Default Surcharge: Reviews and appeals: Greengate Furniture Ltd tax case
In the case of Greengate Furniture Ltd, the company appealed against a default surcharge, contending firstly that it had a reasonable excuse and alternatively that the imposition of the surcharge contravened the legal principle of ‘proportionality’.
The tribunal rejected the first contention, holding that there was no reasonable excuse for the defaults, but held a further three-day hearing to consider the subject of ‘proportionality’ in more detail. The tribunal reviewed the relevant case law in detail and dismissed the appeal.
The tribunal observed that ‘a system of penalties is necessary to ensure compliance and… given that some 12 to 14 per cent of the 1.7 million registered traders still in default in any one year, a system of surcharges is necessary’.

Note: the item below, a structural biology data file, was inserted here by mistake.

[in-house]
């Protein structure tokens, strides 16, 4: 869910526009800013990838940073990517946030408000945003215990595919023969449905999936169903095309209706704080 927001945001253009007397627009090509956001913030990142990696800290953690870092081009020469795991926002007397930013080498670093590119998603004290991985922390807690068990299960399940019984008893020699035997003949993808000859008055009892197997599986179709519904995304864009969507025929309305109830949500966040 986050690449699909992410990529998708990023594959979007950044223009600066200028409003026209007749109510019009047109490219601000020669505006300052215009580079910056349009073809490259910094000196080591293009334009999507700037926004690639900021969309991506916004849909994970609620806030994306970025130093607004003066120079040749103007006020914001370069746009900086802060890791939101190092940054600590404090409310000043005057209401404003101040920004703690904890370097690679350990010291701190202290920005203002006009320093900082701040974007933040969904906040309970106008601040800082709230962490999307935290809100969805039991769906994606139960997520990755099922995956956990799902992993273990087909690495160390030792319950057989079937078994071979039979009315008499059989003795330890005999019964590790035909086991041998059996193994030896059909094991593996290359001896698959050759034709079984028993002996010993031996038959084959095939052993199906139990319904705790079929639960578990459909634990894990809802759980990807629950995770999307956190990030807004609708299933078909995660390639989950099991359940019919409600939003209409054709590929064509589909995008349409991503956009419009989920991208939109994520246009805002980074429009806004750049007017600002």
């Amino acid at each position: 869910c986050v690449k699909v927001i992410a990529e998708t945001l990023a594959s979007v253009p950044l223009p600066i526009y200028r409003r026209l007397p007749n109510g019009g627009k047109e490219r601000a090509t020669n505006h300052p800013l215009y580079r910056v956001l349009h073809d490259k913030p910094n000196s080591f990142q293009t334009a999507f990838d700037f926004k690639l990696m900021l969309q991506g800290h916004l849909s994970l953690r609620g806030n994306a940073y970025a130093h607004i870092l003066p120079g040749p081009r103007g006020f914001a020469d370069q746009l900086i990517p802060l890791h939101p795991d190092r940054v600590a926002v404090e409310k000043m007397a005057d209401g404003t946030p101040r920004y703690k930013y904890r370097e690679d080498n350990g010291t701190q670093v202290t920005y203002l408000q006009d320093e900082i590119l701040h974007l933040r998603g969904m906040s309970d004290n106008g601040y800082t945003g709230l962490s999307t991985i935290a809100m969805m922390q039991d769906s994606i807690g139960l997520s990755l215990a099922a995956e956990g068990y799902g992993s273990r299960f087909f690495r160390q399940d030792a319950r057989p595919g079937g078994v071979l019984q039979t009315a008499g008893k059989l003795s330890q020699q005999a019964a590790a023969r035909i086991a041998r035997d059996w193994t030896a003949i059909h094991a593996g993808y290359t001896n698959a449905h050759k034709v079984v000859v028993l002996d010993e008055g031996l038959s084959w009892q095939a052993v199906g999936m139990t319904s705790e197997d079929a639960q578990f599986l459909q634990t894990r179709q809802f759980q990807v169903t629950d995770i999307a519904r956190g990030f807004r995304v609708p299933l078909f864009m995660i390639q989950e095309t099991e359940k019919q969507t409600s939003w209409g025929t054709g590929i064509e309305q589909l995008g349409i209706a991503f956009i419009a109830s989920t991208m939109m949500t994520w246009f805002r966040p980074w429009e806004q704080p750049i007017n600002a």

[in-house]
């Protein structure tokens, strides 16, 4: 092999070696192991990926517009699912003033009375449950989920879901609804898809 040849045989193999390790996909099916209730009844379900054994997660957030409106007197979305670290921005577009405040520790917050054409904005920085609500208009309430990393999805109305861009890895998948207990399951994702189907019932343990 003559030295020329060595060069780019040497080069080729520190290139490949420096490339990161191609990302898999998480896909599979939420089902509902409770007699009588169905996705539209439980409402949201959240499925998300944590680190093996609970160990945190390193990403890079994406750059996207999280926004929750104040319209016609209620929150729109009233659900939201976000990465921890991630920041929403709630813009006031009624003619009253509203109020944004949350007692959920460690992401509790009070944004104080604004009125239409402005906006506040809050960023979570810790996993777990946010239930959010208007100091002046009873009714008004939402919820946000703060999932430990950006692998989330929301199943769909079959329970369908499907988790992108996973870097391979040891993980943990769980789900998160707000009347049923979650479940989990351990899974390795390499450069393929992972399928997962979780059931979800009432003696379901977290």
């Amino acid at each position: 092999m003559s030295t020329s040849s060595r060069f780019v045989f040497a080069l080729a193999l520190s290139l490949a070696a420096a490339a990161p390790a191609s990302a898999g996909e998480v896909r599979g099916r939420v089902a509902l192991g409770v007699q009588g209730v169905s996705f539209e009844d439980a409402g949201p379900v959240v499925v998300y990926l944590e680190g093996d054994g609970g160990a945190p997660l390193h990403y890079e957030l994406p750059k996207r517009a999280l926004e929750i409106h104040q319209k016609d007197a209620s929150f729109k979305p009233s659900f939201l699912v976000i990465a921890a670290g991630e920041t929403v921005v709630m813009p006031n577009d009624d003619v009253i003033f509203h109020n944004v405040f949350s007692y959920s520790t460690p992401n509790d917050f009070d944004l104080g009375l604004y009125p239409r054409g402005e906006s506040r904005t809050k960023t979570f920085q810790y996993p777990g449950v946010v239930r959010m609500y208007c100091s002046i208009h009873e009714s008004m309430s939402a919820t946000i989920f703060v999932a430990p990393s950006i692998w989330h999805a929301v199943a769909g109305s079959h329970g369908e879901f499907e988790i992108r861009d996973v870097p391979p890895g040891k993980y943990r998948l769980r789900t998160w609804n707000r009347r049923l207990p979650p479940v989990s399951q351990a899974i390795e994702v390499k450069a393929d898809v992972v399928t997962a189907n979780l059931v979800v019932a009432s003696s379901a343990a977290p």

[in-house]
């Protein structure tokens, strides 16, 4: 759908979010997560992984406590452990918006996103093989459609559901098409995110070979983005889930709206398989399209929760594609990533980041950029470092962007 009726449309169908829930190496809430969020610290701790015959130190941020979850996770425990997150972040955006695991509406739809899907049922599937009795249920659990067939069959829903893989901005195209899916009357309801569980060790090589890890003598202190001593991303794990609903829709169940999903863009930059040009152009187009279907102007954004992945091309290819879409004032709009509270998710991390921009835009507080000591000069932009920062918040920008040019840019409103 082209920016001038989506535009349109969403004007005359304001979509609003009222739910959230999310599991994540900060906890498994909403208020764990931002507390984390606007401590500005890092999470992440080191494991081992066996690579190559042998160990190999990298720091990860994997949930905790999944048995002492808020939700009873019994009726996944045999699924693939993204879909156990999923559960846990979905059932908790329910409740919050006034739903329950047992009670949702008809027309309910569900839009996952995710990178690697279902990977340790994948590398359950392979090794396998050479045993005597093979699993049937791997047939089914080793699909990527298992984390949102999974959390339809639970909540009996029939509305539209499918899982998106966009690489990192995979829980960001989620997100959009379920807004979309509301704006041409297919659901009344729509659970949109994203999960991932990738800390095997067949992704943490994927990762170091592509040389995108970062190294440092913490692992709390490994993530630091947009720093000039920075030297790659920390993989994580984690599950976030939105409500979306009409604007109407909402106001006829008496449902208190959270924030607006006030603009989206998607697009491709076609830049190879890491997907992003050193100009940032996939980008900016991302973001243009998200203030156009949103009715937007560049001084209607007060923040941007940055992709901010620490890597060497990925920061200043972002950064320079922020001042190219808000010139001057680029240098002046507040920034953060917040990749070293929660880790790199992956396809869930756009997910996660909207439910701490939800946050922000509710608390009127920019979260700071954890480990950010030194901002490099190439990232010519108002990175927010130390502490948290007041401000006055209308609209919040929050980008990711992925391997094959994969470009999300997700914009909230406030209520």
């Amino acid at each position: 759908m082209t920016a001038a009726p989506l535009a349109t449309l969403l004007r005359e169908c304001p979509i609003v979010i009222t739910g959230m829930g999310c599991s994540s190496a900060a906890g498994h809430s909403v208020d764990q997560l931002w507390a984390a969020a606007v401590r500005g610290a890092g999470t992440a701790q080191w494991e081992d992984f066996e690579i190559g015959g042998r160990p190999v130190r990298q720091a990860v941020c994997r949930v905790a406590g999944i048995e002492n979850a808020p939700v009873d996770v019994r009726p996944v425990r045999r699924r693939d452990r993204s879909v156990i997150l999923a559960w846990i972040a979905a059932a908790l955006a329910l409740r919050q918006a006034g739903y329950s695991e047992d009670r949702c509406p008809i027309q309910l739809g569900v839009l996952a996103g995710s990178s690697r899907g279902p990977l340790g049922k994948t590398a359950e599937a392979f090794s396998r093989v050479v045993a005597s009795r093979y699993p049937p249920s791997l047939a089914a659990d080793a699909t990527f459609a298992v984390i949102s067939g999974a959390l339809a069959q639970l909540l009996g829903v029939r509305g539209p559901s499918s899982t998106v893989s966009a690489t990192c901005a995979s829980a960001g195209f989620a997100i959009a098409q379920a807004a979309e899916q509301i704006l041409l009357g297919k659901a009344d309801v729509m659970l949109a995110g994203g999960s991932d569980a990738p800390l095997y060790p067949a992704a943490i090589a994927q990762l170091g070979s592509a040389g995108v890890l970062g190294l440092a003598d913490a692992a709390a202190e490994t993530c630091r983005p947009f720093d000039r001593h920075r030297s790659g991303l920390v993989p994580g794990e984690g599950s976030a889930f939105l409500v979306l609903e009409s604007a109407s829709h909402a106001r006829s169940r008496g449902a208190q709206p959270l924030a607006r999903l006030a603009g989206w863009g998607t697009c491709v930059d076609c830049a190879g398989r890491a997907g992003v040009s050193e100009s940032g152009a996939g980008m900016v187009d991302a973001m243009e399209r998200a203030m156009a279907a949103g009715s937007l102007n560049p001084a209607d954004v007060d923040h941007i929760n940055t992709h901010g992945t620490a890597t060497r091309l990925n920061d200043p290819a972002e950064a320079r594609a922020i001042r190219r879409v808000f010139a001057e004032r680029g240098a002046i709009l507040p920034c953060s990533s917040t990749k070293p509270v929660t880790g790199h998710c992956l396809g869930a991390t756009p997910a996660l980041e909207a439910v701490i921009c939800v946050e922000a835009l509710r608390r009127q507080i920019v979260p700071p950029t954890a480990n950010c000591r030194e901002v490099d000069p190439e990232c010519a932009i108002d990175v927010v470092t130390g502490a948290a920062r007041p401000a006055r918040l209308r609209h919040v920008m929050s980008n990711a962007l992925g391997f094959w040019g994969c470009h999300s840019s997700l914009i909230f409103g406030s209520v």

The tribunal expressed concern that there was no power to mitigate default surcharges, although FA 1993 had given both the Commissioners and the tribunal powers to mitigate penalties. The tribunal commented that ‘we find the justifications for the absence of a power to mitigate to be less convincing’. However, ‘the necessity for an automatic scheme without mitigation is not merely a matter of the judgement of the tribunal or court. The authorities make it clear that the legislature has a wide margin of appreciation when framing implementation policies in the area of taxation’. Furthermore, the surcharges did not contravene the European Convention on Human Rights.